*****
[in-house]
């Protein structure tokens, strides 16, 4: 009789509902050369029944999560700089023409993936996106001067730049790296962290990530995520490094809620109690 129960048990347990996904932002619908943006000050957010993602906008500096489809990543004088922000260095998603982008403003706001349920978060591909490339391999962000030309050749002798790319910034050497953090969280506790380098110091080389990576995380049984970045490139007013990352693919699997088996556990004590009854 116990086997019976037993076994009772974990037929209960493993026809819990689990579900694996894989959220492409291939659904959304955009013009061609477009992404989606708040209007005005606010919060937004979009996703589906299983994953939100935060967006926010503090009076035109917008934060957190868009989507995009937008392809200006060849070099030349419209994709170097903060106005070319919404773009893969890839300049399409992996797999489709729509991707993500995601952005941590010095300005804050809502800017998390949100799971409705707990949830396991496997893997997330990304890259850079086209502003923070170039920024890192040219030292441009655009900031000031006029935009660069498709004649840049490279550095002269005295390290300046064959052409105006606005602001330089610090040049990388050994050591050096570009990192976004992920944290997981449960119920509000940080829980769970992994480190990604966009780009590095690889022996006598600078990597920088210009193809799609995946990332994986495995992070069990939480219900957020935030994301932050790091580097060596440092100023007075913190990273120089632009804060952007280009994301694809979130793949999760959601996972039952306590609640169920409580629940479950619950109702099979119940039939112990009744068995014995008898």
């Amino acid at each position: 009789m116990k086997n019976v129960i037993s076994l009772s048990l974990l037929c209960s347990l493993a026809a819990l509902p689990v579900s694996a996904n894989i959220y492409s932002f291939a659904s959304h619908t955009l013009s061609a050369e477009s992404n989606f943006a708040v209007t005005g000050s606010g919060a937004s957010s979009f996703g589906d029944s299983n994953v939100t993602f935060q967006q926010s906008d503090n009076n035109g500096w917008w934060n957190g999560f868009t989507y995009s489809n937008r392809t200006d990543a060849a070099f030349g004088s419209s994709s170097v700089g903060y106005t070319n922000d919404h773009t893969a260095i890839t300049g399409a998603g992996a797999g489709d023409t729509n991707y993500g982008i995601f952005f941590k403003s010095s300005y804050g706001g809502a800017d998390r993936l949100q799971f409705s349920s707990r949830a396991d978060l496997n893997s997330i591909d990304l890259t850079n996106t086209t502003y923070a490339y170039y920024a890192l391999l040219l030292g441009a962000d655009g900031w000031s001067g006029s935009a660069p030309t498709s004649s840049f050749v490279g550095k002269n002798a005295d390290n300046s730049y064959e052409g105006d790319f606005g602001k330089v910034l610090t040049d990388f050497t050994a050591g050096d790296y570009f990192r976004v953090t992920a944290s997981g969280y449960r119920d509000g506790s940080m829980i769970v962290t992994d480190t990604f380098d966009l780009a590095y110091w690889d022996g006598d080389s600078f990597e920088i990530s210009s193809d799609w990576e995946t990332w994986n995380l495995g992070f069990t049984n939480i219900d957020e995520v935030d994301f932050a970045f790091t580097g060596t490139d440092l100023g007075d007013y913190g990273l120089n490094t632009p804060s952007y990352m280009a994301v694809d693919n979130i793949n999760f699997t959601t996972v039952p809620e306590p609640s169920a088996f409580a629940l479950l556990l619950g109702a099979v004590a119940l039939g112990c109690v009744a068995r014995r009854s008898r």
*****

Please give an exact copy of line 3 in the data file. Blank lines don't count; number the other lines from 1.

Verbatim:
């Amino acid at each position: 009789m116990k086997n019976v129960i037993s076994l009772s048990l974990l037929c209960s347990l493993a026809a819990l509902p689990v579900s694996a996904n894989i959220y492409s932002f291939a659904s959304h619908t955009l013009s061609a050369e477009s992404n989606f943006a708040v209007t005005g000050s606010g919060a937004s957010s979009f996703g589906d029944s299983n994953v939100t993602f935060q967006q926010s906008d503090n009076n035109g500096w917008w934060n957190g999560f868009t989507y995009s489809n937008r392809t200006d990543a060849a070099f030349g004088s419209s994709s170097v700089g903060y106005t070319n922000d919404h773009t893969a260095i890839t300049g399409a998603g992996a797999g489709d023409t729509n991707y993500g982008i995601f952005f941590k403003s010095s300005y804050g706001g809502a800017d998390r993936l949100q799971f409705s349920s707990r949830a396991d978060l496997n893997s997330i591909d990304l890259t850079n996106t086209t502003y923070a490339y170039y920024a890192l391999l040219l030292g441009a962000d655009g900031w000031s001067g006029s935009a660069p030309t498709s004649s840049f050749v490279g550095k002269n002798a005295d390290n300046s730049y064959e052409g105006d790319f606005g602001k330089v910034l610090t040049d990388f050497t050994a050591g050096d790296y570009f990192r976004v953090t992920a944290s997981g969280y449960r119920d509000g506790s940080m829980i769970v962290t992994d480190t990604f380098d966009l780009a590095y110091w690889d022996g006598d080389s600078f990597e920088i990530s210009s193809d799609w990576e995946t990332w994986n995380l495995g992070f069990t049984n939480i219900d957020e995520v935030d994301f932050a970045f790091t580097g060596t490139d440092l100023g007075d007013y913190g990273l120089n490094t632009p804060s952007y990352m280009a994301v694809d693919n979130i793949n999760f699997t959601t996972v039952p809620e306590p609640s169920a088996f409580a629940l479950l556990l619950g109702a099979v004590a119940l039939g112990c109690v009744a068995r014995r009854s008898r």